Our Beef is world renowned for its quality and taste. Its unique flavour is said to come from the fact that our cattle are mostly grass-fed.

Bord Bia has provided some information on the different cuts of beef available and how to cook it for the best results. For a range of beef recipes visit www.bordbia.ie/aboutfood/recipes/beef

How to Grill or Pan Fry
Cuts to Use: sirloin, striploin, fillet
The meat must be well aged (3 weeks) to ensure tenderness. A drizzle of olive oil, black pepper and balsamic vinegar will add extra flavour. Season well before cooking. Heat grill/pan to maximum, a cast iron ridged pan gives excellent results.

• Steak with mustard & herb dressing
• Steaks with plum sauce
• Beef burgers with spicy red pepper salsa
• Beef & fresh pineapple kebabs

How to Stir Fry
Cuts to Use: sirloin, striploin, fillet, topside
It is important to heat the wok or pan until it is very hot before adding the oil in order to prevent meat and other ingredients from sticking. Marinate the meat. Stir-fry the vegetables first and remove.Stir-fry the beef in batches. Return the vegetables to the wok and mix well.

• 10 minute beef stir fry
• Stir fry steak with green beans and chilli
• Singapore beef with spinach

How to BBQ
Cuts to Use: sirloin, striploin, fillet, burgers, kebabs

The time element is important in successful barbecuing - time for the barbeque to heat to maximum, the charcoal must be grey, and then time for the food to cook. Marinating and seasoning first add to the good flavour.

• Beef burgers with spicy red pepper salsa
• Beef & fresh pineapple kebabs
• Steaks with mustard & herb dressing

How to Roast
Cuts to Use: rib of beef, rolled rib, sirloin, topside, fillet
The beef must be aged for a minimum of three weeks. For accuracy when roasting a joint, use a meat thermometer. Push the thermometer into a thick part of the joint without touching the bone. When the thermometer reading shows 65°C (150°F) the meat is rare and at 70°C (160°F) it is medium. To prepare a joint for roasting, remove it from the fridge an hour before cooking and spread the fat surface with a mixture of mustard and freshly ground black pepper.

• Roast rib of beef
• Roast beef and Bernaise sauce
• Roast Striploin with Peppercorn Crust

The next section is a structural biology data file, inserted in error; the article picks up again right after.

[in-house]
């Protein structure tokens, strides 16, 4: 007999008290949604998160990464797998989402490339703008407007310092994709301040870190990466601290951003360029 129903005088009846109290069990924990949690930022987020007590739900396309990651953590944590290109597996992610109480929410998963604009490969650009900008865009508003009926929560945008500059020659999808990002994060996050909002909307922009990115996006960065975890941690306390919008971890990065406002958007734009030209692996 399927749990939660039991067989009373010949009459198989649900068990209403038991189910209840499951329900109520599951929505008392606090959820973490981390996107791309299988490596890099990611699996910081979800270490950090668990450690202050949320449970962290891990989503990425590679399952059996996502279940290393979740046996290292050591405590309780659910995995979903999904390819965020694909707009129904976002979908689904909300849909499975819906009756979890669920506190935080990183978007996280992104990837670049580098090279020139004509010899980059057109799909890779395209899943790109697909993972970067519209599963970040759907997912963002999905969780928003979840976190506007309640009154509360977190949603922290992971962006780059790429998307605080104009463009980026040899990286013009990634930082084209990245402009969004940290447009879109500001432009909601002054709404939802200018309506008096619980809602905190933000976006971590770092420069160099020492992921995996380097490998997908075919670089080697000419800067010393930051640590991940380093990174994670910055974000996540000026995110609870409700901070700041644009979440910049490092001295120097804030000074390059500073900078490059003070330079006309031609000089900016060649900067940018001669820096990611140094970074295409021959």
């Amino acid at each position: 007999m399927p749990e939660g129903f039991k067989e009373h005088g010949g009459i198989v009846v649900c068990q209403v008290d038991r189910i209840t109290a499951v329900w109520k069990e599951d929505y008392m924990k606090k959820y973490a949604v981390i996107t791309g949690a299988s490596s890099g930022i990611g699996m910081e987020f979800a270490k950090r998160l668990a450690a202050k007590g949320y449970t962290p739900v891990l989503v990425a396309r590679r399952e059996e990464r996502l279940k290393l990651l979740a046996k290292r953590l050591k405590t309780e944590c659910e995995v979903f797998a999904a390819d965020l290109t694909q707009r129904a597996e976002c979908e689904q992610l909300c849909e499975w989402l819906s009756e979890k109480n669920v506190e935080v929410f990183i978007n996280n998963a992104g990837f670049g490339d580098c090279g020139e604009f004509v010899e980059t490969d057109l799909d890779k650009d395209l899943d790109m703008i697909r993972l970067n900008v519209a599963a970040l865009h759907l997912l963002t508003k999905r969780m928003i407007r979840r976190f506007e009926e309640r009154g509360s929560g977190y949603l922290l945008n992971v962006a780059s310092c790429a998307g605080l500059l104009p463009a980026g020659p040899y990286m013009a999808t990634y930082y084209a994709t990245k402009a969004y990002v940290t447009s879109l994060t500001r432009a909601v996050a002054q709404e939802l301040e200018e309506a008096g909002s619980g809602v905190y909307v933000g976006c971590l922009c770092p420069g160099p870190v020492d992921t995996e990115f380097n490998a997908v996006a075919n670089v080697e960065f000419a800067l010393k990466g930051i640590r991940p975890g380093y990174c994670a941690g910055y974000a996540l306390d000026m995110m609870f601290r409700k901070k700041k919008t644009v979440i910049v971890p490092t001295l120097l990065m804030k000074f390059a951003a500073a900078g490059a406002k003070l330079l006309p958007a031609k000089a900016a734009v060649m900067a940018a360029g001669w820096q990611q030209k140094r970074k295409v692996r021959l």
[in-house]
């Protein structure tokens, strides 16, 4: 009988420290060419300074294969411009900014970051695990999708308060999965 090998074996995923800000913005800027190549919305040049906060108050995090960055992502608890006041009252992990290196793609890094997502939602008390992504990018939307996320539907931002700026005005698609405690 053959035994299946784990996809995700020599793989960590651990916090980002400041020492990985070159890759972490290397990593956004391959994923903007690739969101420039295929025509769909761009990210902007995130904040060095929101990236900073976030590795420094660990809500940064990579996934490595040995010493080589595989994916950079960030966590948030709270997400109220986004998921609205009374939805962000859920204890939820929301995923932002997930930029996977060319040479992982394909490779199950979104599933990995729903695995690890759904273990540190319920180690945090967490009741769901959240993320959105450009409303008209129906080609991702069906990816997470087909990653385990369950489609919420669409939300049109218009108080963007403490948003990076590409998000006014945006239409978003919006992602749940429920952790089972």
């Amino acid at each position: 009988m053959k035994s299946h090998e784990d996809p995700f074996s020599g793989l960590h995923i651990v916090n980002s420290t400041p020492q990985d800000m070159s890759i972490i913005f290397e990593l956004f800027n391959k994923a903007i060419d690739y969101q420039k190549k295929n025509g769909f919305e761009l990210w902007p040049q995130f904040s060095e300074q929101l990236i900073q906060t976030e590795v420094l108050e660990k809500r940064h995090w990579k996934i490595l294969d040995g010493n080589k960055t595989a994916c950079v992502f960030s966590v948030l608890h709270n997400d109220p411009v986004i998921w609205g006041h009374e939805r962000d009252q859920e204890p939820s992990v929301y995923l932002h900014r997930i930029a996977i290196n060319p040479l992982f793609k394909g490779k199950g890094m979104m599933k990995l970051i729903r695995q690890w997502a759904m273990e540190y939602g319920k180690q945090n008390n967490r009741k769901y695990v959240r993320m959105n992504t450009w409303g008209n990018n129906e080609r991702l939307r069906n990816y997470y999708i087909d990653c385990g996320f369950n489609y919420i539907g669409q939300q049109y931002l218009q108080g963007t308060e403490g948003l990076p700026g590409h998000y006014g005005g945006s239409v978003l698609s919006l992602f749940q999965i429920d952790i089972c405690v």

• Pavarotti's Beef
• Marinated Roast Fillet
• Fillet with nicoise salad

How to Pot Roast/Braise
Cuts to Use: top rib/housekeepers cut, silverside, eye of the round, brisket

Pot Roast/Braising is a slow, moist heat cooking method which makes a succulent, flavoursome meal from the less expensive beef cuts. Meat is usually braised in serving-size portions. Pot Roast involves the whole joint. First seal well in hot oil for extra taste. Place in a deep casserole/braising dish. Add a selection of vegetabes, garlic, herbs and liquid - stock, water, wine or stout. Cover and cook slowly.

Traditional pot roast
Pot roast

How to Casserole
Cuts to Use: neck, chuck, shoulder, shin
Casseroling is suitable for the least tender cuts of beef. In this slow, moist cooking method, cubes of meat are cooked gently in liquid, on the stove top, or in the oven. Shoulder cuts are best for casseroling - they add more flavour and are preferable to round cuts which tend to dry out during cooking. Browning beef in oil for a casserole will seal in the meat juices, therefore improving the final flavour and colour.

• Mexican beef casserole
• Beef tagine
• Indonesian beef

Minced Meat

Cuts to Use: neck, chuck, shoulder, shin
When cooking mince, ensure it is cooked right through, that there is no pink meat and the juices run clear.

• Mexican Chilli
• Italian meatballs and pasta
• Beef burgers with spicy red pepper salsa

 The Bord Bia Quality Mark is the symbol used to indicate certification under Bord Bia’s Quality Assurance Programme. By purchasing food with the Bord Bia Quality Mark you know that it has been produced to the highest Bord Bia standards and where the food has been produced, processed and packed.